5 Things to Do After Filing Your FAFSA® Form

FAFSA® Tips5 minutes

The financial aid process doesn’t end once you submit your Free Application for Federal Student Aid (FAFSA®) form. There are still five things you should do to prepare to pay for school: 1. review your FAFSA confirmation, 2. consider your expected family contribution, 3. apply for scholarships, 4. make sure your schools have everything they need, and 5. correct your FAFSA form if needed.

Increase your chances of getting more aid for school by taking a few steps after you file your FAFSA® form.


Review Your FAFSA® Confirmation

After you complete the FAFSA form online and select “SUBMIT,” you’ll see a confirmation page like the one below. This is not your financial aid offer. You’ll get that separately from the school(s) you apply to and get into. 

Screenshot of the FAFSA form confirmation page
The FAFSA form confirmation page can provide aid estimates and other helpful tips to prepare you to pay for college.

However, the confirmation offers estimates for the federal aid you might obtain from your school based on the information you provided on your FAFSA form. To calculate the actual amount of aid you’re eligible for, each school you apply to will send an offer that takes into account other factors, such as the cost of attendance. The estimates don’t account for private scholarships, or state and institutional financial assistance you may also be eligible for. How school(s) calculate your aid.

You can get an idea of how much aid you might get from a specific school at CollegeScorecard.ed.gov.

Graphic of average annual cost, and table of family income matched by average cost
Your school determines your aid by using the cost of attendance and your family income.


Consider Your Expected Family Contribution (EFC)

The information you report on your FAFSA form is used to calculate your EFC. It’s very important to note that the EFC is not the amount of money your family will have to pay for college. Instead, the EFC is an index number used by financial aid offices to calculate your financial need. The formula they use is:

Cost of attendance –  EFC = Your financial “need”

Each school will do its best to meet your financial need. Some schools may meet 100 percent of your financial need, and other schools may only meet 10 percent—it just depends on the school and the financial aid they have available that year. You should complete the FAFSA form annually because there are many factors that can change from year to year.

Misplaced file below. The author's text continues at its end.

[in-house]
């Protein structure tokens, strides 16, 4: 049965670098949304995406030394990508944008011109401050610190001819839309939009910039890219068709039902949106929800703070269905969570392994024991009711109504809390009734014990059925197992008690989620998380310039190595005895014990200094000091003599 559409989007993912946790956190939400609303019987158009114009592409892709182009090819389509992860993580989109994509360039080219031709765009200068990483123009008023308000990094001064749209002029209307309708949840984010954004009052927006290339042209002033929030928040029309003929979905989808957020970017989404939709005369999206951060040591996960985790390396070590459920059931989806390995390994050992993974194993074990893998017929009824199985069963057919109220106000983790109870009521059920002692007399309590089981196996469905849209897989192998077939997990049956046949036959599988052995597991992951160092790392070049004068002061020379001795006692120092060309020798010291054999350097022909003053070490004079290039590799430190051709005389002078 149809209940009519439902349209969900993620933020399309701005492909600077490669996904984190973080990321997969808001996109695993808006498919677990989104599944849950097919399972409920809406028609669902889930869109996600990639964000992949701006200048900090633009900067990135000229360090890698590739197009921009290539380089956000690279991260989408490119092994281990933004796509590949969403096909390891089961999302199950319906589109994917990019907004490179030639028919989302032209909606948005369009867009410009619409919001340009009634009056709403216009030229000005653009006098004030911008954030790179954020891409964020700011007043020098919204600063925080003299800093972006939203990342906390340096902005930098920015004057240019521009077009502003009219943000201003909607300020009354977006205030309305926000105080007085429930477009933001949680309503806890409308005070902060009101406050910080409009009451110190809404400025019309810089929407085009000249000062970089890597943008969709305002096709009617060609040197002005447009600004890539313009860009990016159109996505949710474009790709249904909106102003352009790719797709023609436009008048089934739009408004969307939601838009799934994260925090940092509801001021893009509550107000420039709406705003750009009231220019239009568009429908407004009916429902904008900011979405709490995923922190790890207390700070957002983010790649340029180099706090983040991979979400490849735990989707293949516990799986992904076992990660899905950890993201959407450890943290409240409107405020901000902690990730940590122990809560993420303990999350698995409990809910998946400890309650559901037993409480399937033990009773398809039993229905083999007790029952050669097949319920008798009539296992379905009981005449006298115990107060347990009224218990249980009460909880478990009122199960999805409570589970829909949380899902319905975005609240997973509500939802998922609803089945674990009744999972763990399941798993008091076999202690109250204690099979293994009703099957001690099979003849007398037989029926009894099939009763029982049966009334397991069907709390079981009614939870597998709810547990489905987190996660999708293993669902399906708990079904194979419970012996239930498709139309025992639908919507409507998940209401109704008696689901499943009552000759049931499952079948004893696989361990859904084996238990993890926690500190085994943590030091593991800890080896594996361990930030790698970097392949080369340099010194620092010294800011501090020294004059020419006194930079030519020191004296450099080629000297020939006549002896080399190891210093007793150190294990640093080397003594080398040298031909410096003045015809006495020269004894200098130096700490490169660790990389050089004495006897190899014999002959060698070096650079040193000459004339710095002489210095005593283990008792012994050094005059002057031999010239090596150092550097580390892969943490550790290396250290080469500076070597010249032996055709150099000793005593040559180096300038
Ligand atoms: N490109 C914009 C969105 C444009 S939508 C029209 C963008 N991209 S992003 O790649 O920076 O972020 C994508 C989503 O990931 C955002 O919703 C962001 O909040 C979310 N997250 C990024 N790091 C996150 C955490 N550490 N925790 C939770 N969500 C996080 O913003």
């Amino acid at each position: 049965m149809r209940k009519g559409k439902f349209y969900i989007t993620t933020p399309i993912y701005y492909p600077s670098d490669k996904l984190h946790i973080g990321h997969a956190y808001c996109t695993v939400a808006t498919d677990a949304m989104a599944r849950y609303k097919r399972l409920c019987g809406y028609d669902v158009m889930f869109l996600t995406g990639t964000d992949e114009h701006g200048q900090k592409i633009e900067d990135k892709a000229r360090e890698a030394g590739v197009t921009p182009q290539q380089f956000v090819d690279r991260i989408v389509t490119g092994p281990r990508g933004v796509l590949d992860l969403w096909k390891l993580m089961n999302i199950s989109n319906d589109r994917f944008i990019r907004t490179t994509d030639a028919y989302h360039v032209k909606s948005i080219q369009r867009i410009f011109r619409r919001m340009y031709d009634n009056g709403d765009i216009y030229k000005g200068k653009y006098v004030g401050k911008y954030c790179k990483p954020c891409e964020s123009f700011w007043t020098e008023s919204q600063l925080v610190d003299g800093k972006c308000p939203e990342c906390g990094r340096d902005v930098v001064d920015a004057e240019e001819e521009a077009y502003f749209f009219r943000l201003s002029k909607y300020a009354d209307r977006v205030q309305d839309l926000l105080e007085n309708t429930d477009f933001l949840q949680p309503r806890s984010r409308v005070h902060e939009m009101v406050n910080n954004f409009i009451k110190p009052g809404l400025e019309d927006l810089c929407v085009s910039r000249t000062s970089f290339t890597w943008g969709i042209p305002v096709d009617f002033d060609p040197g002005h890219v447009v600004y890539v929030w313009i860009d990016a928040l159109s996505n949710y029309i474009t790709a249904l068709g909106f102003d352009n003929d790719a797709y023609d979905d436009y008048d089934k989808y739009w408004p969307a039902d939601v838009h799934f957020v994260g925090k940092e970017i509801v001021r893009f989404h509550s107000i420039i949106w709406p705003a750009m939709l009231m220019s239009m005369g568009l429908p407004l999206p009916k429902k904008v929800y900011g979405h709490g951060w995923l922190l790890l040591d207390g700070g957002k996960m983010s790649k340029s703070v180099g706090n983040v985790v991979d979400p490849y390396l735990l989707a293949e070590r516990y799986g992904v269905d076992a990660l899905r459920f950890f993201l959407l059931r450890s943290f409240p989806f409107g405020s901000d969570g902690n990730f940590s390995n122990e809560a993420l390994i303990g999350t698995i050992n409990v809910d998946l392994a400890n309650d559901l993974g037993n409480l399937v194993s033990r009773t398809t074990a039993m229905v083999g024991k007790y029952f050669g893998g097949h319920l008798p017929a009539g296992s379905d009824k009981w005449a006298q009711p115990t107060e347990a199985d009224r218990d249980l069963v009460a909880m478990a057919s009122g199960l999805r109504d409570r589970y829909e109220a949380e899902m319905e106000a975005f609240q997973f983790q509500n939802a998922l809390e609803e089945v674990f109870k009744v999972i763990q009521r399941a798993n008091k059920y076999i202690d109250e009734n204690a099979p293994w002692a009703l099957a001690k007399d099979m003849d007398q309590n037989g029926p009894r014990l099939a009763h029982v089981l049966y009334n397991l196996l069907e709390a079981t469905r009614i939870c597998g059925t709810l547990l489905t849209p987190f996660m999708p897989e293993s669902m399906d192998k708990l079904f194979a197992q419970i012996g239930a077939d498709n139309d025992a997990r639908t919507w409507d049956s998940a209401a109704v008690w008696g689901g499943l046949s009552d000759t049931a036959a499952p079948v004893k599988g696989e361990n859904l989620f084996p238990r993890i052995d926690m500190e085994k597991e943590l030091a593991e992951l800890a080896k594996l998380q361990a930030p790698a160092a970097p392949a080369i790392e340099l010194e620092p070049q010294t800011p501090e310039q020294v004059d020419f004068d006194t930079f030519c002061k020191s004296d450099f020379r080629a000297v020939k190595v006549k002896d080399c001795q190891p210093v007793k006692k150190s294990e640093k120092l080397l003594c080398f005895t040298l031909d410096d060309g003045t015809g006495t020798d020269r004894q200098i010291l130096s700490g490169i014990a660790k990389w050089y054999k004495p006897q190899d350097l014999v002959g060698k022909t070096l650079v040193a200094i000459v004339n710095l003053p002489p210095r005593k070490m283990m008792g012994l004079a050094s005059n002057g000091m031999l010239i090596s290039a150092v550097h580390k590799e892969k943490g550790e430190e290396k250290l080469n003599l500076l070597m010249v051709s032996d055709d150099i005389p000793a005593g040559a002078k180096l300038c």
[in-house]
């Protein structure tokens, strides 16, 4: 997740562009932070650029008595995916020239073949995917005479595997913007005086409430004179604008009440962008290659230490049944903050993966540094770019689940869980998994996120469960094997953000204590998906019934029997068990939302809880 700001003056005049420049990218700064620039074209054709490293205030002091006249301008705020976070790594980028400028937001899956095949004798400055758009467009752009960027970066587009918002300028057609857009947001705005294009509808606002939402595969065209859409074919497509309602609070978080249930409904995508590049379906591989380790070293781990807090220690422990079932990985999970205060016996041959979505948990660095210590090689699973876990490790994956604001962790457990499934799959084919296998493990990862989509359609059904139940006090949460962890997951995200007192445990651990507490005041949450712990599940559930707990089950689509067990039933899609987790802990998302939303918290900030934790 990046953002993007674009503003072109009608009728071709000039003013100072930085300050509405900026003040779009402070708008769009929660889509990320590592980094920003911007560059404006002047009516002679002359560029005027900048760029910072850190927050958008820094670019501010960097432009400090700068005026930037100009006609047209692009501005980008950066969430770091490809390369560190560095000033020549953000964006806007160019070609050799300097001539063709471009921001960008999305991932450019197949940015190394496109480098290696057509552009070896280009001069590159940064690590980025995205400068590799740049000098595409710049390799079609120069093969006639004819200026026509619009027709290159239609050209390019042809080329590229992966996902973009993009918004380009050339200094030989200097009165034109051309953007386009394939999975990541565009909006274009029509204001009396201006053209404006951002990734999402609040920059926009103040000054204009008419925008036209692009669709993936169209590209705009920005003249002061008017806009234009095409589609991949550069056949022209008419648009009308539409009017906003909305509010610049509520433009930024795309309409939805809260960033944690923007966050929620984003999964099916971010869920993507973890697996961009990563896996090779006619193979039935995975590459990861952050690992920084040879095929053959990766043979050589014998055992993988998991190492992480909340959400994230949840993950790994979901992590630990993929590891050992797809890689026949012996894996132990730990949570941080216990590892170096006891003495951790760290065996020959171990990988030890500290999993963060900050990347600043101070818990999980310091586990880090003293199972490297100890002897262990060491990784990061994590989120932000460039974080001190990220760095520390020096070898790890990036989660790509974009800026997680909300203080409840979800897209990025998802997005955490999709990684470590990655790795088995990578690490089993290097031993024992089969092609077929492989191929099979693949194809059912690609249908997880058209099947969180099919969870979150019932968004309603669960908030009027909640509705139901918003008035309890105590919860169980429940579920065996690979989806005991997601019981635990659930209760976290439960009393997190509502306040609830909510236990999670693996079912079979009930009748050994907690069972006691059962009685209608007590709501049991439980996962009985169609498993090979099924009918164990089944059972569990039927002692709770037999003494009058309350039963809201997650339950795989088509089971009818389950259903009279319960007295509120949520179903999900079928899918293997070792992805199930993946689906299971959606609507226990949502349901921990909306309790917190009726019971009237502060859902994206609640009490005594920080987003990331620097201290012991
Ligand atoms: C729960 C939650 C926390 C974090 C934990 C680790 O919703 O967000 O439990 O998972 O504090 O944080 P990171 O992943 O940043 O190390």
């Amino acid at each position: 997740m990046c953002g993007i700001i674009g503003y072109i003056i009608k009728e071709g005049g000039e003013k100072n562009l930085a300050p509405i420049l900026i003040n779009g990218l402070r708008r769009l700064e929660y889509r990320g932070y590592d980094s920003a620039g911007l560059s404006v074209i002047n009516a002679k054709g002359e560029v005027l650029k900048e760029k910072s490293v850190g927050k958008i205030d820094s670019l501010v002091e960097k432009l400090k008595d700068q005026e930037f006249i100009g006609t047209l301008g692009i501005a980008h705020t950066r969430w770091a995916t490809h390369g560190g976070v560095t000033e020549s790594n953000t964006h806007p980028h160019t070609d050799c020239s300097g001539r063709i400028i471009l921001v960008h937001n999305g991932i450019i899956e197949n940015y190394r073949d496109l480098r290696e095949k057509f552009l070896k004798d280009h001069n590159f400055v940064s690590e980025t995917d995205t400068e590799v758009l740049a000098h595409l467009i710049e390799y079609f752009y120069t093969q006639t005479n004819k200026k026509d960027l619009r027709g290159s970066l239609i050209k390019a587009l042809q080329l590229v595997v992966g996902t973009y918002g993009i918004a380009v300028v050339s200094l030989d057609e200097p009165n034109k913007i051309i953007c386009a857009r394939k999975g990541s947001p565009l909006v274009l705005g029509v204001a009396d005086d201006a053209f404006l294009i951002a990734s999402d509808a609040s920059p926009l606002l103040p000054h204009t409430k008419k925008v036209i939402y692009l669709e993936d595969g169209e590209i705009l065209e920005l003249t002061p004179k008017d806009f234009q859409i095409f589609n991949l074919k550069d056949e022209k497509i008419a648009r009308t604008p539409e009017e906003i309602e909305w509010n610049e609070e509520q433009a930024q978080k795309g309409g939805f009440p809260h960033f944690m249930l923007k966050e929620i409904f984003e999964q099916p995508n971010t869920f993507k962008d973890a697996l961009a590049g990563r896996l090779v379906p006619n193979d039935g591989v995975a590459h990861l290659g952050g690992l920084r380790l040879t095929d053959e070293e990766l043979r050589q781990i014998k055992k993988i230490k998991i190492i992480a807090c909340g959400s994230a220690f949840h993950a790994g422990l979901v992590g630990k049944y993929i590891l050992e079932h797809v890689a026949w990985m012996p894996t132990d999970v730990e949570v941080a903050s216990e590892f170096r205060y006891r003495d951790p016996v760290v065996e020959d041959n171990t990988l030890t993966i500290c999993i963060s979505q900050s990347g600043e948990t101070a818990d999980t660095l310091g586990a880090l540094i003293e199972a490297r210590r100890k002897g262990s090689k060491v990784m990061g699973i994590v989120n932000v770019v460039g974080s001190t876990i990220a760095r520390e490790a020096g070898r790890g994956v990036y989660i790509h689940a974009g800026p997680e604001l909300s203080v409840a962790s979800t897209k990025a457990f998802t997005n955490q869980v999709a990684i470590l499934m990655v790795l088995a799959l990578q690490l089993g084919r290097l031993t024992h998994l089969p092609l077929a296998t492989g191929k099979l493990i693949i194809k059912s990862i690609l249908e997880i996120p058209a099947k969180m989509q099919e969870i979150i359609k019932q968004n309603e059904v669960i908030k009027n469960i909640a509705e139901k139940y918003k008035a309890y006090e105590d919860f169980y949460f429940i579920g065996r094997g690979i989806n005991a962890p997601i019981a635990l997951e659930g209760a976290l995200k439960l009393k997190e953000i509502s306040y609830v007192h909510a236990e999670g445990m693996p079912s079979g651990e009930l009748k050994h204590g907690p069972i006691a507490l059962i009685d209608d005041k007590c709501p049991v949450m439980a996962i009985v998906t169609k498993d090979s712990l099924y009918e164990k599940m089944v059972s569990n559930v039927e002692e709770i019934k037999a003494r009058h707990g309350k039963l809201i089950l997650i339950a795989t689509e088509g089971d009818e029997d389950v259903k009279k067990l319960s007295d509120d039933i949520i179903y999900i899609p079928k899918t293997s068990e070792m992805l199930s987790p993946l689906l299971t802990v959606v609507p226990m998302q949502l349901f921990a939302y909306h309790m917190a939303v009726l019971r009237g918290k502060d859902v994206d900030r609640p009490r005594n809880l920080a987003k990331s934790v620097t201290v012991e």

A list of commonly asked questions about the FAFSA titled “What to Do After Filing my FAFSA form.” Image of a confirmation page, a checklist, a spiral notepad, a verification symbol next to an image of a person, an “X” mark over a computer, two hands holding a mobile phone, and a verification check within a wheel.
Do you know what to expecting after submitting your FAFSA form? Check this list.

The EFC formula considers income, dependency status, family size, and the number of family members who will attend college.


Apply for as Many Scholarships as Possible

Since many schools won’t be able to meet your full financial need, you’ll need a way to pay the difference between the financial aid your school offers and what the school costs. Scholarships are a great way to fill the gap.

Don’t wait until you receive your financial aid offer to start applying for scholarships. There are thousands out there, but many have early deadlines. Set a goal for yourself; maybe you aim to apply to one scholarship per week. Make scholarship applications your focus while you wait for your financial aid offer. The applications may take some time, but the possible payout makes it all worth it.

Text that reads, “How do I find scholarships?” The answers include a college’s financial aid office, community or religious organizations, your employer or your parents’ employers, your high school counselor’s office, your state higher education agency, and organizations related to your field of interest.
There are several places you can look for school scholarship money.


Make Sure Your Schools Have Everything They Need

After your FAFSA form has been processed successfully, it’s a good idea to make sure the schools you listed on your FAFSA form have received everything they need. Find out if your school requires additional applications or documentation and submit any required documentation by the appropriate deadlines.

The 2021–22 FAFSA form was made available on Oct. 1, 2020. Even if you submit it early, that doesn’t mean you’ll get an aid offer right away. Each school has a different schedule for awarding and paying out financial aid. Contact your school to find out what it is.

Remember that your school disburses your aidnot the “FAFSA people” (the U.S. Department of Education’s office of Federal Student Aid). Contact your school’s financial aid office for details about when they send out aid offers.


Make FAFSA® Corrections if Needed

After your FAFSA form has been processed (which takes about three days), you can go back and submit a correction to certain fields. This includes correcting a typo or adding another school to receive your FAFSA information. Log in with your account username and password (FSA ID) at fafsa.gov, and then select “Make FAFSA Corrections.” You can add up to 10 schools at a time. If you’re applying to more than 10 schools, follow these steps.

If you want to report significant changes in your family or financial situation, contact your school’s financial aid office.

Screenshot of FAFSA confirmation page that displays next steps.
Your confirmation will give you next steps after completing the FAFSA form.

NOTE: Parents of dependent students can’t initiate a FAFSA correction. Students have to begin the correction process by logging in with their FSA ID at fafsa.gov, selecting “Make FAFSA Corrections,” and creating a save key they can share with their parent.